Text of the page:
March 7th I'll be joining my fellow Senegal Peace Corps Volunteers (PCVs) at our Staging event in Washington DC. I've already received two booklets, one explaining the work being done in Senegal and one explaining my assignment as a Water and Sanitation Education/Health Education volunteer. Their descriptions may change, but I'd like to share them. First, allow me to (copy another blogger's idea and) list the three objectives of the PC and the Core Expectations:
The Peace Corps' mission has three simple goals:
- Helping the people of interested countries in meeting their need for trained men and women.
- Helping promote a better understanding of Americans on the part of the peoples served.
- Helping promote a better understanding of other peoples on the part of Americans.
1. Prepare your personal and professional life to make a commitment to serve abroad for a full term of 27 months
2. Commit to improving the quality of life of the people with whom you live and work; and, in doing so, share your skills, adapt them, and learn new skills as needed
3. Serve where the Peace Corps asks you to go, under conditions of hardship, if necessary, and with the flexibility needed for effective service
4. Recognize that your successful and sustainable development work is based on the local trust and confidence you build by living in, and respectfully integrating yourself into, your host community and culture
5. Recognize that you are responsible 24 hours a day, 7 days a week for your personal conduct and professional performance
6. Engage with host country partners in a spirit of cooperation, mutual learning, and respect
7. Work within the rules and regulations of the Peace Corps and the local and national laws of the country where you serve
8. Exercise judgment and personal responsibility to protect your health, safety, and well-being and that of others
9. Recognize that you will be perceived, in your host country and community, as a representative of the people, cultures, values, and traditions of the United States of America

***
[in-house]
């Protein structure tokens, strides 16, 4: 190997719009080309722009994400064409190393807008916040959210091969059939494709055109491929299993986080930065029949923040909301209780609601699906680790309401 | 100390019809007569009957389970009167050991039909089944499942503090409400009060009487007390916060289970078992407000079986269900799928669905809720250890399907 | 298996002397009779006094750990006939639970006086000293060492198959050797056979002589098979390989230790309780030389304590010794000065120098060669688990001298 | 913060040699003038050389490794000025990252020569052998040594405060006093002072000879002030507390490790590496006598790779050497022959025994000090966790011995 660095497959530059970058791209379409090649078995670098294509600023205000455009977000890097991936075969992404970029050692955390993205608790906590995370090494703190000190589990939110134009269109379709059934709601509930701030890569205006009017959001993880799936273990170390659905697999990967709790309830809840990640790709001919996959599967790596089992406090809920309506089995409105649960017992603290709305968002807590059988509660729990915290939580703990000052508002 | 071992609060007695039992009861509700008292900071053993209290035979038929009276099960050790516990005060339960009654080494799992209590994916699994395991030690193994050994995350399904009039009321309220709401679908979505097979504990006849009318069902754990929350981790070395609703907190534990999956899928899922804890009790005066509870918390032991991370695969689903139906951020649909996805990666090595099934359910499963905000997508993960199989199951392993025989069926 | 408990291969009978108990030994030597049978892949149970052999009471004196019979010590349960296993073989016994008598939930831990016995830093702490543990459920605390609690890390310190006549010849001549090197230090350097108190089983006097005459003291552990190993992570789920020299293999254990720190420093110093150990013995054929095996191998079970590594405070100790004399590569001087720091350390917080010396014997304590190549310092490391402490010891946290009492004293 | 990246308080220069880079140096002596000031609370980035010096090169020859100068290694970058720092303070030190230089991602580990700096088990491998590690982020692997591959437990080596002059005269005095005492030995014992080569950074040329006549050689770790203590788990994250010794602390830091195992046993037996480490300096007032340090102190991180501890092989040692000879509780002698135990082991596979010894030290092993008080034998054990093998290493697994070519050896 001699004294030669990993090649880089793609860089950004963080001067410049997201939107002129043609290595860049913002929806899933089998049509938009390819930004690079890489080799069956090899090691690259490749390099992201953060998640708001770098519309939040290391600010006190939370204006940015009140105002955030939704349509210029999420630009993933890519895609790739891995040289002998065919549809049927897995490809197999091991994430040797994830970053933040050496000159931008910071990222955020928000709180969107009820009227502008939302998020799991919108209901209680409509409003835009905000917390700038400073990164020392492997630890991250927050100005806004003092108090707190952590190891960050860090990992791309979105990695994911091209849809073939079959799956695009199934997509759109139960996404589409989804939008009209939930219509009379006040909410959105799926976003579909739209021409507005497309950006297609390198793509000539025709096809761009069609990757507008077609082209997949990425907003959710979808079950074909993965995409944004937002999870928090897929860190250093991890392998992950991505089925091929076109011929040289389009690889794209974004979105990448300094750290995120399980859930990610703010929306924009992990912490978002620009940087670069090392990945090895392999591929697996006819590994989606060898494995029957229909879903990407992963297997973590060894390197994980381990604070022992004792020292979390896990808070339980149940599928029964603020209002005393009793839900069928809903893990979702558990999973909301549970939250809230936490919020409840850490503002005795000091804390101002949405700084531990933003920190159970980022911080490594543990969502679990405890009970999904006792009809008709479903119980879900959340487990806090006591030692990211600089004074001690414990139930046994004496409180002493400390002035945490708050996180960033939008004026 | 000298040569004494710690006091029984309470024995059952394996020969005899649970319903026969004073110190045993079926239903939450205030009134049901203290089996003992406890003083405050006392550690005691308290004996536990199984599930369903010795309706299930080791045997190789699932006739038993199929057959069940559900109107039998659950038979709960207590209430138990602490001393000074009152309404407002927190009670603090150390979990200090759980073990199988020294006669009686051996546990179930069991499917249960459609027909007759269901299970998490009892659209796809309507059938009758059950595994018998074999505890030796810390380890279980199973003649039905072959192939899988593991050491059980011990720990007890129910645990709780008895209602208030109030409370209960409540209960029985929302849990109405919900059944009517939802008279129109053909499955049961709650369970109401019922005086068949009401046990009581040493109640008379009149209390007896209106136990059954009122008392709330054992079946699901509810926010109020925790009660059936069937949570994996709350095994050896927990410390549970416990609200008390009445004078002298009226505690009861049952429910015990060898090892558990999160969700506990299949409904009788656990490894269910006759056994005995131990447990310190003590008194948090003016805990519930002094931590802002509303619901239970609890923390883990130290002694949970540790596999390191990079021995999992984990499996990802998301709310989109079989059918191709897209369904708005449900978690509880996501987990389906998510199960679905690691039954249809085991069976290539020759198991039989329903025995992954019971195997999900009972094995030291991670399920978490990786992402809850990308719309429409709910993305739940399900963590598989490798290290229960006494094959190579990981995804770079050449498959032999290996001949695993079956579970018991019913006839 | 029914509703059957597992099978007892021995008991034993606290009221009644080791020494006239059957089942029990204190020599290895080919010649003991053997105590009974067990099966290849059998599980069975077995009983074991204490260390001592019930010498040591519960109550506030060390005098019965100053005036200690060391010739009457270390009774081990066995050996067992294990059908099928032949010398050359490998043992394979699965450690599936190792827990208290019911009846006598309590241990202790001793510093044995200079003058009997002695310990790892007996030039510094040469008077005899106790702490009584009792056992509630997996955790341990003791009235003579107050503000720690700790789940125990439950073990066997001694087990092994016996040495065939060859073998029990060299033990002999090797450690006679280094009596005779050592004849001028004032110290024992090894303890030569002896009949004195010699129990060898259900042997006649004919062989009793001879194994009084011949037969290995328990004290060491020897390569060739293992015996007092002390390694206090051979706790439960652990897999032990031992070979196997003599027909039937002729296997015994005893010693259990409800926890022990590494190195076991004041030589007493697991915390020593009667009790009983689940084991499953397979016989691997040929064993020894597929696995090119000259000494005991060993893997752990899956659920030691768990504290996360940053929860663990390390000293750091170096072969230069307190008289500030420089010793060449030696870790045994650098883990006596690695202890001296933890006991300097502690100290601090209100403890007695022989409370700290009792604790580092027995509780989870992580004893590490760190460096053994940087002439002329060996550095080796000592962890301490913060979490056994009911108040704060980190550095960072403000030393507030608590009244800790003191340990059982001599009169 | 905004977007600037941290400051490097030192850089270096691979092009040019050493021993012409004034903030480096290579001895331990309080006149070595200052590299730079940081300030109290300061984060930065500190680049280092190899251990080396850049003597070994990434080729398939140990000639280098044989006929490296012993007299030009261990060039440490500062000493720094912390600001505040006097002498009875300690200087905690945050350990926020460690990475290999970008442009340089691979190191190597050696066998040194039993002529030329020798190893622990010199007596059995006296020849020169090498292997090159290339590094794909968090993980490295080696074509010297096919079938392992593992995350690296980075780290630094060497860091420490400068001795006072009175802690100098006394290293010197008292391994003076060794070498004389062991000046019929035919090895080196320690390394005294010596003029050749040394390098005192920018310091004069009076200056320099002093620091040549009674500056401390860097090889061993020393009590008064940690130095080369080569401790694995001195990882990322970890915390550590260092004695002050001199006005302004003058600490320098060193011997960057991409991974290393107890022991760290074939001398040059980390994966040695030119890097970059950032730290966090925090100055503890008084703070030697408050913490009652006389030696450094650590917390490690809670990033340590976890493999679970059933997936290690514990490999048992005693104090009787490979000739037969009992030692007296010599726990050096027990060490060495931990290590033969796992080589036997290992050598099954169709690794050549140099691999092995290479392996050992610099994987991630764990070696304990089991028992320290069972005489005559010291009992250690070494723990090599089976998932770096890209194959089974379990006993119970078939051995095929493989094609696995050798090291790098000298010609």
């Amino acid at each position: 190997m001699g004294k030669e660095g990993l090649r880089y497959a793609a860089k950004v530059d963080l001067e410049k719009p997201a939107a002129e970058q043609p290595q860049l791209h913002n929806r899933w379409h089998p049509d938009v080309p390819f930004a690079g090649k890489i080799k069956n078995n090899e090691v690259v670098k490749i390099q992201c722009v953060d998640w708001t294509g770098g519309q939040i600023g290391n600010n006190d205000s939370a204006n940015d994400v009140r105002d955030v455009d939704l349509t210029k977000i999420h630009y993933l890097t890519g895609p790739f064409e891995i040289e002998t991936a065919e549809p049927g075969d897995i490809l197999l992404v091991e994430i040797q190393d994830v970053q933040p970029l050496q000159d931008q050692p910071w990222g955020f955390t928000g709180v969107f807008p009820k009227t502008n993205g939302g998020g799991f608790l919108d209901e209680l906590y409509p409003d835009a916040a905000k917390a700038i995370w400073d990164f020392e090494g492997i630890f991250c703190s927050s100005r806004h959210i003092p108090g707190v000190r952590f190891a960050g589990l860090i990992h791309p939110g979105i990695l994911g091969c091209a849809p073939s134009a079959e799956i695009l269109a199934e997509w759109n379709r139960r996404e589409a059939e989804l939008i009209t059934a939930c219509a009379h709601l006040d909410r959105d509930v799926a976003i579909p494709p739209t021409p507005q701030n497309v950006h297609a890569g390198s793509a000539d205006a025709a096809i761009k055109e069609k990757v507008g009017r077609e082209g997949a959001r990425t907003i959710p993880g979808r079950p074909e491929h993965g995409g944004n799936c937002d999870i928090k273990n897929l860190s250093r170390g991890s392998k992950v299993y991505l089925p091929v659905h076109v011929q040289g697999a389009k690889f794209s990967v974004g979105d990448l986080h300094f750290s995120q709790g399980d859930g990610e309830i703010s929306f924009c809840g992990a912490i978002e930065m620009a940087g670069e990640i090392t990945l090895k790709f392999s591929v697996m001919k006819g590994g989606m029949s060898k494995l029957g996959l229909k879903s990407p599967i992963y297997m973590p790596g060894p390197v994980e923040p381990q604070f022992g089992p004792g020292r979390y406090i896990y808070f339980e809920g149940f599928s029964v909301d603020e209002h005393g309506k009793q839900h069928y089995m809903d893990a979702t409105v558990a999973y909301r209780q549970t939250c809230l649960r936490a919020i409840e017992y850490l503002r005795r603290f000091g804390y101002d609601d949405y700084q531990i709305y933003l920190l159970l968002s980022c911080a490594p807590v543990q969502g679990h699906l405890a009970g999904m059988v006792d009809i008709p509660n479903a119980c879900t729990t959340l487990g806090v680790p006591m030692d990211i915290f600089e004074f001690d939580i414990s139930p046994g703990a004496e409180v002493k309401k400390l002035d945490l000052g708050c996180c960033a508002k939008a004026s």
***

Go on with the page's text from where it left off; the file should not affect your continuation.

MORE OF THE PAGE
10. Represent responsibly the people, cultures, values, and traditions of your host country and community to people in the United States both during and following your service
My specific assignment (on paper) is Water and Sanitation/Health Educator. From what I've heard from current volunteers, this description is not to be taken too strictly. One volunteer said I may not hear the phrase "water and sanitation educator" ever again, but I'll sum it up about identical to how its written:
I will be working as an educator, a facilitator, a catalyst, a liaison and a mentor to assist my community members to work collectively and individually to (1) Address the major environmental health and nutrition problems of the area through non-formal education and community actions. Environmental health includes access to potable water, improved sanitation conditions, hygiene education, solid waste management, prevention of mosquito-borne diseases, access to clean energy, land restoration and tree planting etc. (2) Improve the health of vulnerable groups (mothers, babies, and children) through the implementation of communication for behavior change strategies and the promotion of good health strategies.
There is an intensive 8 weeks of training before I'm installed in my volunteer site, which will most likely be a village of 150-5000 people. When installed I will conduct a survey to assess the environmental health and nutrition conditions of my community and school, and the key health indicators. After three months of settling into my new home for the next two years, I will design and begin to implement projects and plans.
There are lots of unknowns for right now, and so much to look forward to. And it's not all work! After reading lot's of blogs of current volunteers I'm happy to say I found volunteers that play Magic The Gathering, a volunteer that wants someone to bring Settlers of Catan (ill bring it if I can fit it), volunteers that have built pizza ovens and have grown watermelons, and past volunteers that have done beekeeping. To quote the immortal (literally, I think) Sam Beckett (the physicist, not the playwright), oh boy!